The Handmaids Tale Offred Analysis

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Trust Manipulation of people’s knowledge of history enables the people to give their absolute loyalty towards a just leader. In order for a just ruler to gain absolute loyalty from their people, the ruler must earn their people’s trust. All decisions are derived from the belief in one’s knowledge or memory of past experiences or history. If people do not believe in the news being given, then that news will be ignored and people’s actions and decisions will be influenced by the data they do believe. Based on the history and experiences that are referred to in order to make a decision and a belief in information, a person must prove the information to be facts. Perceiving historical information manipulates one’s thoughts provoking emotions…show more content…
In The Handmaid’s Tale Offred is taught to fear her menstrual cycle due to the fact that the Commander has placed that fear in her by the example of punishing others “Each month I watch for blood, fearfully, for when it comes it means…show more content…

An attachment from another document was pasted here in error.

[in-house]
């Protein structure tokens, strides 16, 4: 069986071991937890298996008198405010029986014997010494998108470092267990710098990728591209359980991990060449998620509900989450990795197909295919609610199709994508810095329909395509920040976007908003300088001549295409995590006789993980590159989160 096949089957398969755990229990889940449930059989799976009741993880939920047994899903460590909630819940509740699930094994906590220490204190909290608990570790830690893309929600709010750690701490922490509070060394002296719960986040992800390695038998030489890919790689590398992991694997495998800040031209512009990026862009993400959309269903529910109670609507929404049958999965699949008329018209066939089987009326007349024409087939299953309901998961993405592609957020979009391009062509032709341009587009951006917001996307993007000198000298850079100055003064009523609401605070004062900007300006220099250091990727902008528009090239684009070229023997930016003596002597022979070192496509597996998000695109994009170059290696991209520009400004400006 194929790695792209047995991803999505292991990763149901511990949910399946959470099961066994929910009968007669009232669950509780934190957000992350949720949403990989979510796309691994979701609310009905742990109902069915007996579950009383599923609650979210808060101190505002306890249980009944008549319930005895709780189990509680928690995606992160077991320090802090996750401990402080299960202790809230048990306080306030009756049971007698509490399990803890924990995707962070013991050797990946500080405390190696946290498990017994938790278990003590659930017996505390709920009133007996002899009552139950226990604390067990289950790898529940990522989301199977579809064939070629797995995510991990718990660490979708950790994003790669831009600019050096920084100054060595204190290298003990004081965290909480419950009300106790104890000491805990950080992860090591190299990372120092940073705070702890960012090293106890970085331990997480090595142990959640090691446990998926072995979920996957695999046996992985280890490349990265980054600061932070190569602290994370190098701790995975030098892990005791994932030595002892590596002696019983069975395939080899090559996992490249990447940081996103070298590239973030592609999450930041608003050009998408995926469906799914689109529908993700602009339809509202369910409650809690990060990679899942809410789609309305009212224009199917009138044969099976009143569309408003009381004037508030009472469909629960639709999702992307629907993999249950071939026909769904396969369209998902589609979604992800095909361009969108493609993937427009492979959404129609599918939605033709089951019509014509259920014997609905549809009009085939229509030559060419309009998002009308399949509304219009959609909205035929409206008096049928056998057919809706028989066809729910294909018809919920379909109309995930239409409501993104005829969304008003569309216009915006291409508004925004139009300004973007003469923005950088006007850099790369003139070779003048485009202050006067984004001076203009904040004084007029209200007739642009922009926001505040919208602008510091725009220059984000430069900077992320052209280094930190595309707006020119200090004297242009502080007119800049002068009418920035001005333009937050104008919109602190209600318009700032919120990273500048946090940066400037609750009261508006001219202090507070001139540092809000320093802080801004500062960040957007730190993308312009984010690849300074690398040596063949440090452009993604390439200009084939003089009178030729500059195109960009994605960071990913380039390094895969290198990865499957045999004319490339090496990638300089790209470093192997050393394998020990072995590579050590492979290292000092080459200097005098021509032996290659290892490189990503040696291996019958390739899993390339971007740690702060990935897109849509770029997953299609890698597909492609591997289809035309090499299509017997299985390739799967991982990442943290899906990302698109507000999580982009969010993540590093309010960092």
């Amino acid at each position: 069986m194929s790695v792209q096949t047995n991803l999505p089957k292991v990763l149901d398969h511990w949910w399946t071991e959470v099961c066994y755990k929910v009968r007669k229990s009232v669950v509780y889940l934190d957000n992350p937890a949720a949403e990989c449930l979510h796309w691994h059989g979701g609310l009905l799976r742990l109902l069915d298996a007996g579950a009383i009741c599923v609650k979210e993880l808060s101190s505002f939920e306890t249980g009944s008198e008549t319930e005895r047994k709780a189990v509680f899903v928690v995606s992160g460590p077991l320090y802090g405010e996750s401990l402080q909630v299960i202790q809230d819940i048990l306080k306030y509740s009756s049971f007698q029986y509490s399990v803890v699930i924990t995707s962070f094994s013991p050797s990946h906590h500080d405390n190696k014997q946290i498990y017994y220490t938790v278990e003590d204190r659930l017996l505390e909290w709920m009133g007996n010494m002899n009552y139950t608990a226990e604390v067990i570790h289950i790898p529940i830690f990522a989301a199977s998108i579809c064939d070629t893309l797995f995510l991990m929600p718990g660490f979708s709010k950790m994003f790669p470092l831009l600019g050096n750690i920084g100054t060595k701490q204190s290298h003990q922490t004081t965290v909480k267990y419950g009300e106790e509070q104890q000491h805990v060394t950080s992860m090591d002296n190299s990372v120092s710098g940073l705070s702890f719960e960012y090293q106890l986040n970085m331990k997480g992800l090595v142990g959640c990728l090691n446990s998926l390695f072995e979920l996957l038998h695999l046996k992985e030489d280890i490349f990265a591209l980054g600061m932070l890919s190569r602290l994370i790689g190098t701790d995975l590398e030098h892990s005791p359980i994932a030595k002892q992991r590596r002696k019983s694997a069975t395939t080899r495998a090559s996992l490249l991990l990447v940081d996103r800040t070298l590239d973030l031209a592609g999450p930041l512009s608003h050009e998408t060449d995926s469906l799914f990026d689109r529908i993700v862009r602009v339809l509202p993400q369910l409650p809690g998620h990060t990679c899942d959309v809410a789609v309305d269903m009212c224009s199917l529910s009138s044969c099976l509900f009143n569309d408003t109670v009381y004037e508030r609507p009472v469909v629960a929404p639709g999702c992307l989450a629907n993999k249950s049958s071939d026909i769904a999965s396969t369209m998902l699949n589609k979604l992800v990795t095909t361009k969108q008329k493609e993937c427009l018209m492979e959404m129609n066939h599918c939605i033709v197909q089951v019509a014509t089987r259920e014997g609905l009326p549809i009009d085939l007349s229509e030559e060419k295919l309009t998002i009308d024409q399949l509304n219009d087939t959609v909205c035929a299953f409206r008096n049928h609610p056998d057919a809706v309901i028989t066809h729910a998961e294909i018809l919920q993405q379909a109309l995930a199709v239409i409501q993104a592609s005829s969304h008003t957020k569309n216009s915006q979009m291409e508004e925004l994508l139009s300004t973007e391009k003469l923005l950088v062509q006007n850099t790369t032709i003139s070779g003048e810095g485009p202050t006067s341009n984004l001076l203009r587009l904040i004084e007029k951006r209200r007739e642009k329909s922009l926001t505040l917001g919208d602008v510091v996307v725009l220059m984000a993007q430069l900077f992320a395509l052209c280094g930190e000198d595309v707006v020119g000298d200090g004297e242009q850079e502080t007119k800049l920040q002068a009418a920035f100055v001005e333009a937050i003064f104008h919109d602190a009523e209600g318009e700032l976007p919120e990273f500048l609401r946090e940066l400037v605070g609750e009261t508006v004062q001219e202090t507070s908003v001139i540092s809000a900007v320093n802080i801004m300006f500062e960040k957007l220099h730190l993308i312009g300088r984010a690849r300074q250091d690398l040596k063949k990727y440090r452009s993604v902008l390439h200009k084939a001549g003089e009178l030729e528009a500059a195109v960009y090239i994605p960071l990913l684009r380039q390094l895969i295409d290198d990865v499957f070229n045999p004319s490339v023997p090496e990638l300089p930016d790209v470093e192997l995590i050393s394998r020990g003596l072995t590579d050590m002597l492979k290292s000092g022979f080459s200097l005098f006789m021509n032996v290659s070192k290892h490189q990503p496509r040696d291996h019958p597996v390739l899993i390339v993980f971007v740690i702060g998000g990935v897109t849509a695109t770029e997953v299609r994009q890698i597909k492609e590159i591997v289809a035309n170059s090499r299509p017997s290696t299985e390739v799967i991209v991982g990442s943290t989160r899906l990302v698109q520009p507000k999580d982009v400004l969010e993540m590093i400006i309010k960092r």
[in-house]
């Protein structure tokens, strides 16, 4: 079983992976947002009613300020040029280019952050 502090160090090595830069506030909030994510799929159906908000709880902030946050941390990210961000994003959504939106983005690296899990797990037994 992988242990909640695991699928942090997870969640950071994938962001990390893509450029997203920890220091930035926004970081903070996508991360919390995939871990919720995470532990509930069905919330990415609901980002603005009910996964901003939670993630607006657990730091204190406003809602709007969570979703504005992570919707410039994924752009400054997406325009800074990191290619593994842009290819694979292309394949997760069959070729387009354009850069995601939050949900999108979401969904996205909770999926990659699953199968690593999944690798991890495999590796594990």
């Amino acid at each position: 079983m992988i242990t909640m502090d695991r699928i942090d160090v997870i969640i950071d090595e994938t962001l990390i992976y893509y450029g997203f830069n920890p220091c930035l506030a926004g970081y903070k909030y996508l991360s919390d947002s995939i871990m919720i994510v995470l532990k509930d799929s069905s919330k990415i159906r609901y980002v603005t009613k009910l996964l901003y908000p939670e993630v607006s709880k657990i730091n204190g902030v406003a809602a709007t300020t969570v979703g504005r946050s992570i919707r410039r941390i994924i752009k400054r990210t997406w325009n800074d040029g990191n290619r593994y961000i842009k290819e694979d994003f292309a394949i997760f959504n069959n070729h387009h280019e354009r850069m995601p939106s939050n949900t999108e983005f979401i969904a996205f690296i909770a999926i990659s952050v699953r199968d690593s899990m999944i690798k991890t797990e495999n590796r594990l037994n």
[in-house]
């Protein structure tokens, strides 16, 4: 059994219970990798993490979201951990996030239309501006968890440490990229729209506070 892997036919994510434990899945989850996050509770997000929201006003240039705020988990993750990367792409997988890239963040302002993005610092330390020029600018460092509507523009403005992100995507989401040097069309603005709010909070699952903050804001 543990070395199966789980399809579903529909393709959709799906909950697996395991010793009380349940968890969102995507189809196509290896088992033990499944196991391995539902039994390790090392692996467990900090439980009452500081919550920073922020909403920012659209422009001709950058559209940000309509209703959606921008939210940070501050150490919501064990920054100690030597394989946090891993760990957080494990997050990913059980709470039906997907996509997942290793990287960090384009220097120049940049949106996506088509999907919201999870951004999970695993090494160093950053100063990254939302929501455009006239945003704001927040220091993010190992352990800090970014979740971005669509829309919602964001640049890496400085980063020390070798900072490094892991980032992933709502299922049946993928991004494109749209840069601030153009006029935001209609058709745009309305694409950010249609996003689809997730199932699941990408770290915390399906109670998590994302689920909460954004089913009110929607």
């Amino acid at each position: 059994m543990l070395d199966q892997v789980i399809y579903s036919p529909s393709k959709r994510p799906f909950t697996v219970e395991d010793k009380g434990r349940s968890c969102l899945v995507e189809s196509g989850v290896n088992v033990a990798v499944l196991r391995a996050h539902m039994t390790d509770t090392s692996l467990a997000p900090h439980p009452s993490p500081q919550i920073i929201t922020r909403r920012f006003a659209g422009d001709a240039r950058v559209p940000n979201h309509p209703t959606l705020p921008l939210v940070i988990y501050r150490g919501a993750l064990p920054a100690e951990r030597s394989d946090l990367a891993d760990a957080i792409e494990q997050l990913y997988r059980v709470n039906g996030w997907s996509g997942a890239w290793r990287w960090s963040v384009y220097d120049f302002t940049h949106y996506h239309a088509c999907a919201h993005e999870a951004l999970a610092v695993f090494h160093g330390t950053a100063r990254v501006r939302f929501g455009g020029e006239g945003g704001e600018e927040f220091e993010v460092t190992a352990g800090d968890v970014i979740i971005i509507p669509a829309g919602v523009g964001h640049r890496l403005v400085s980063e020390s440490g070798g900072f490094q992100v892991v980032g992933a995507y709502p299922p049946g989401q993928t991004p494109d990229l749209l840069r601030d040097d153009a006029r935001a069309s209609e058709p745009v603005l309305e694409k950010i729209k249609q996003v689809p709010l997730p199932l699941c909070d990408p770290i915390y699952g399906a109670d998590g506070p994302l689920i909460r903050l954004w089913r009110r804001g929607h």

For a person to truly benefit off of the conformity to the laws of the government, that person must have absolute trust in their ruler through all that contradicts the ruler and the rulers’ laws. In order to do this that person must ignore all contradictory information that has not been proven factual. In The Handmaid’s Tale, Offred acknowledges that “we [the handmaids] lived, as usual, by ignoring” for that anything that goes against what the commander says or wants should be ignored (Atwood 56). Along with ignorance, Offred was ordered that if information a commander has given to the community has evidently been proven false then the people within that community must come to the realization that their commander’s work “isn’t easy for them” (14). The commander’s work hard to maintain the perfect society. Aunt Lydia, a teacher and enforcer of the laws, tries to teach the handmaids to forgive by trying “to think of it form their [the commander’s] point of view” (14). By thinking of something from the point of view of another person, the motives and thoughts of that other person are more easily interpreted. Knowing the motives of the other person and trusting in that person, there is no need or want to question the ruler especially if there are no memories of contradictory information from the past. Orwell, from 1984, knows the past cannot be used against

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